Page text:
Thursday, 1 November 2012

Review: Superman – Earth One, Volume Two

While I enjoyed J. Michael Straczynski and Shane Davis' Superman - Earth One, Vol. One, I couldn't help but feel that it was something of a wasted opportunity. The Earth One line is free from the constraints of the continuity and canon of the monthly Superman comics and therefore should be able to take risks and show us different and unique takes on familiar characters. I felt that Earth One, Vol. One was a good enough story but, aside from a few changes to the history of his home planet Krypton, it offered us no new insights into the character of Superman. Volume Two, I'm happy to say, is quite different. This book offers us a take on Superman that I genuinely feel couldn't have been offered in the main Superman title. As a result it has some uncomfortable moments, but these moments ultimately serve to make the book all the more rewarding. 

Straczynski's Superman, as in Volume One of this series, is very aware of his alien nature and as a result is quite a lonely, isolated figure. But unlike Volume One the tragedy of his isolation is communicated effectively by some very human moments. Clark Kent thinks back on the death of a childhood pet, and grows ever closer to his attractive new neighbour, Lisa Lasalle. These little identifiable insights into Clark's life and personality are far more than we got in Volume One and they make Clark's self imposed distance from the rest of the human race all the more poignant. His powers enable him to give his pet a unique and wonderful final, resting place and yet prevent him from getting too intimate with his new love interest.

The question of whether Clark is able to get intimate with a human is not the only potentially awkward area covered in this book. Straczynski also seeks to address that old question, “Why doesn't Superman end all war?” Towards the end of the book we see Superman interfering in a big way in the affairs of a foreign nation. In the more mainstream comics Superman has traditionally drawn a clear line for himself between being a friend who's here to support and help the human race and being an alien invader who's here to impose his will. He's careful never to cross this line. But this isn't the mainstream Superman. This version of Superman feels that he can't afford to “work within the system” as he puts it. He sees himself as separate from the human race, and even superior to it, and as a result he feels he has a responsibility to blur that afore mentioned line somewhat. It's a take on the character that's bound to feel uncomfortable for a lot of Superman fans, it certainly did for me. But I also feel that it's an aspect of the character that's worth exploring. Could a person with Superman's powers really completely ignore a lot of the suffering that goes on in the world, even in the name of the bigger picture of non-interference in human destiny? The alternate Universe of Earth One provides a perfect opportunity to look into this darker, more uncomfortable aspect of our hero and I applaud Straczynski for doing so.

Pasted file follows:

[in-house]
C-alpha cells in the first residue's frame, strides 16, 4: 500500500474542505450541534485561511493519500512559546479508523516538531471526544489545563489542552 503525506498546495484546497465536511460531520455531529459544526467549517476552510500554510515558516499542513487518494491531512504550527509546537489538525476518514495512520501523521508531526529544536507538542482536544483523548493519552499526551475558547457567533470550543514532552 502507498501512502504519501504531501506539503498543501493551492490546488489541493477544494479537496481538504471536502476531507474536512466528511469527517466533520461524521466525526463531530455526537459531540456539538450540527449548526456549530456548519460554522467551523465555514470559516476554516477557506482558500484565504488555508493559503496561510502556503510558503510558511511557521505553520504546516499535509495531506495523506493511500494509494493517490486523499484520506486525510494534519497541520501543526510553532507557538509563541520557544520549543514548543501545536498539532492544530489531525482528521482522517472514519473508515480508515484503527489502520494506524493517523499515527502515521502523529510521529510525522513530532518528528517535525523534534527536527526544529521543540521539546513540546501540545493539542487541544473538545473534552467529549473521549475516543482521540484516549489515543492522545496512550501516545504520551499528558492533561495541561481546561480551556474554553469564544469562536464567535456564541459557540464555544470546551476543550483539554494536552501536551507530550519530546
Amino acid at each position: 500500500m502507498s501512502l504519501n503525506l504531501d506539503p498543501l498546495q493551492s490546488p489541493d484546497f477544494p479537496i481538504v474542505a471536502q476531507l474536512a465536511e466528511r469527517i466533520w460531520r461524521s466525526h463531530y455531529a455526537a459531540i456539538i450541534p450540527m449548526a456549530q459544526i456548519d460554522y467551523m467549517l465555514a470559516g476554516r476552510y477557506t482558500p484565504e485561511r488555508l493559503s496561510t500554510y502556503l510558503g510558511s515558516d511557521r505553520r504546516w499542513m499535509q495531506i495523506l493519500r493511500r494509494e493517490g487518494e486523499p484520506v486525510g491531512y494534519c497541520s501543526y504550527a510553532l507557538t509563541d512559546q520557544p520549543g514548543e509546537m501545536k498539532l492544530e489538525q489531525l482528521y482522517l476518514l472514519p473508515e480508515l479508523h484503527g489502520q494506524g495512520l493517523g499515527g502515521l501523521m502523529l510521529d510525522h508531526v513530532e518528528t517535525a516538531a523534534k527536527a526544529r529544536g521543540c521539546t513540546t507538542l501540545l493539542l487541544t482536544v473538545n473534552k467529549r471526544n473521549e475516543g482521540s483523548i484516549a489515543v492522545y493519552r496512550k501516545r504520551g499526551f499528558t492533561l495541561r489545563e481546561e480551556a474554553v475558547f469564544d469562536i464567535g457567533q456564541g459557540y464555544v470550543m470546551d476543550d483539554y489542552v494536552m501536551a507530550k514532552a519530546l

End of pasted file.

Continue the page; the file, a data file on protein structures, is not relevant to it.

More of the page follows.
The main villain of the story, The Parasite has a somewhat clichéd back story. The whole "bad seed who's protective of a younger sibling" trope has been used more effectively elsewhere, notably with the character of Captain Cold during Geoff Johns' run on The Flash, and in the recent DC Animated movie, Superman Vs. The Elite. And I can't help but wonder if the Parasite would have been a more compelling villain if he had been less of an irredeemable psychopath before his transformation.

The Parasite does however look fantastic. The decision to cover the Parasite in transparent green pustules was a brilliant one. He looks truly disgusting, a proper monster. I was less impressed however with other aspects of Shane Davis' art. His women all look the same. Lois Lane, Lisa Lasalle, and Parasite's sister Theresa would be indistinguishable from each other were it not for their hair colour. I was also disappointed with the design of a protective armour worn by Superman. It's certainly in keeping with the established look of Kryptonian technology but it's pretty boring to look at.

While Shane Davis' art wasn't completely to my liking I still feel there's a lot to admire about Superman – Earth One, Volume Two. If you're a hardcore Superman fan with a very fixed view of what is acceptable behaviour for a Man of Steel then you probably won't like it. But if you're interested in seeing an exploration of Superman's role on Earth that goes down some uncomfortable but intriguing avenues then you'll probably enjoy this book as much as I did.

I give Superman – Earth One, Volume Two 3/5.

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